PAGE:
Its been a while, but I like to think I don’t post just for the sake of it. This entry has come about having read a post on a breed specific forum, from a person who wasn’t happy at how their dog came back from the groomer. The person posting was not in the wrong, but it led me to think how often I see posts from both groomers and owners about dogs having to be cut short as a result of matting, and subsequent discussions that ensue.
The topic can also be linked to a recent study I did as part of my foundation degree in Animal Behaviour and Welfare.
Successful grooming and coat care is not just down to the groomer. It also relies on how the coat is looked after between visits. To my mind, this is one of the reasons you need a groomer you get on with. Choose a groomer that will talk to you and is happy to discuss your’s and your pawpal’s lifestyle. Show standard or fluffy cuts are all well and good as long as you are prepared to brush or comb every day, or visit and pay the groomer at the correct intervals. Somewhere along the way is a happy medium. A cut you want, that is good for your dog, at intervals you can afford, and maintain accordingly.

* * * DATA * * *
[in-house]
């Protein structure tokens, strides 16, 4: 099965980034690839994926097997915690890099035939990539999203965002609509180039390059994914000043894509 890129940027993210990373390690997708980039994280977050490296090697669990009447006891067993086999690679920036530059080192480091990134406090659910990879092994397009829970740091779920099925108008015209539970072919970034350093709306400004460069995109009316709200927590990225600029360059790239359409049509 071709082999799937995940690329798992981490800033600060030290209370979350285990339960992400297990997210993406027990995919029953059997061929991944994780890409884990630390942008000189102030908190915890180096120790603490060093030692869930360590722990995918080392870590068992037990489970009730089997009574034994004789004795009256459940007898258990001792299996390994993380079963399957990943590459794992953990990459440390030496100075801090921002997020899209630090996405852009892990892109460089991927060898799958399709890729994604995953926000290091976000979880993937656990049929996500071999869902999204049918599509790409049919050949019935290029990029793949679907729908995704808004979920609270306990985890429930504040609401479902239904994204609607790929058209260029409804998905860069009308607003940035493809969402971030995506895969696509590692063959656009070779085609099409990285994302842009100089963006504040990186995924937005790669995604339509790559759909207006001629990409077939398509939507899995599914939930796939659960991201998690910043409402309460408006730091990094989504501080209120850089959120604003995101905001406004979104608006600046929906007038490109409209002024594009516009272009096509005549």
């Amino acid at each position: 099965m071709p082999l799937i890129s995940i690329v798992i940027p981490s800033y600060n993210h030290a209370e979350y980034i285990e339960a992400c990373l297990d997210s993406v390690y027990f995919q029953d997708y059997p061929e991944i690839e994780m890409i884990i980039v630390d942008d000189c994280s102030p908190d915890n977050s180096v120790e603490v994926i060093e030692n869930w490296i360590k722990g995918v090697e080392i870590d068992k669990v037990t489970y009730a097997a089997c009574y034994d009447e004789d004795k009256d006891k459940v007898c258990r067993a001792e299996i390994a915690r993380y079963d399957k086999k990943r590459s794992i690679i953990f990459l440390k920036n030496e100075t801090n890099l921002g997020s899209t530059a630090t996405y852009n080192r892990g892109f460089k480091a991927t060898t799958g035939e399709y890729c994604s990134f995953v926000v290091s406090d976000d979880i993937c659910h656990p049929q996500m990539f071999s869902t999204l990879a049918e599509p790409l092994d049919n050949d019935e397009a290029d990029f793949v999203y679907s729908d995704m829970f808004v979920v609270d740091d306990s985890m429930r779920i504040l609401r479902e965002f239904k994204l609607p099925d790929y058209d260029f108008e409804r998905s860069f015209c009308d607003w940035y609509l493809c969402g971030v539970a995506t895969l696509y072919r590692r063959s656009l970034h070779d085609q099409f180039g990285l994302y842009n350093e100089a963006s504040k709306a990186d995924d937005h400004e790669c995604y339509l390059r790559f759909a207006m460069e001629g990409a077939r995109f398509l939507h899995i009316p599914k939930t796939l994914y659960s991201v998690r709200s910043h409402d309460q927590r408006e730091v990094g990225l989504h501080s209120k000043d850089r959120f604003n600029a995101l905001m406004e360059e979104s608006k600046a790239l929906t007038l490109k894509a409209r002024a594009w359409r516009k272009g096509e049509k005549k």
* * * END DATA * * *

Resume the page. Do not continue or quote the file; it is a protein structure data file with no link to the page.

Quite often I will hear “he/ she won’t let me brush him/her” I believe our pawpals are not daft, and know if they wriggle, nip, play around, you are going to get fed up attempting to brush them. Here’s where the benefit of owner education comes in. From last September to May of this year, I had a number of guinea pigs, who came to learn to groom their own dogs. In a nutshell we we went through brushing/ combing, clipping and bathing techniques that could be used on their own dogs. Over a number of sessions, each of the individuals taking part, improved their confidence, which resulted in a more relaxed grooming session, the dogs been calmer and humans visibly less stressed. Tips passed ranged from building up from scratch, by just touching areas like feet and praising good behaviour, to the opposite end of the scale where a couple of people were clipping to near salon standard on poodle mix breeds.
Knowledge is nothing if not shared. I’m fortunate to know from experience how soothing working with dogs can be. Get it right for yourself and your dog, and I’m convinced both of you can enjoy the grooming process. When it becomes fun, your dog will also see it as extra time to be around you. Your stress levels will be lower, and less anxiety on your part should also pass on to your dog. The change may not happen overnight, but it can happen. It then become a win win. Your happy because your dog is happy, and your groomers happy because you both are.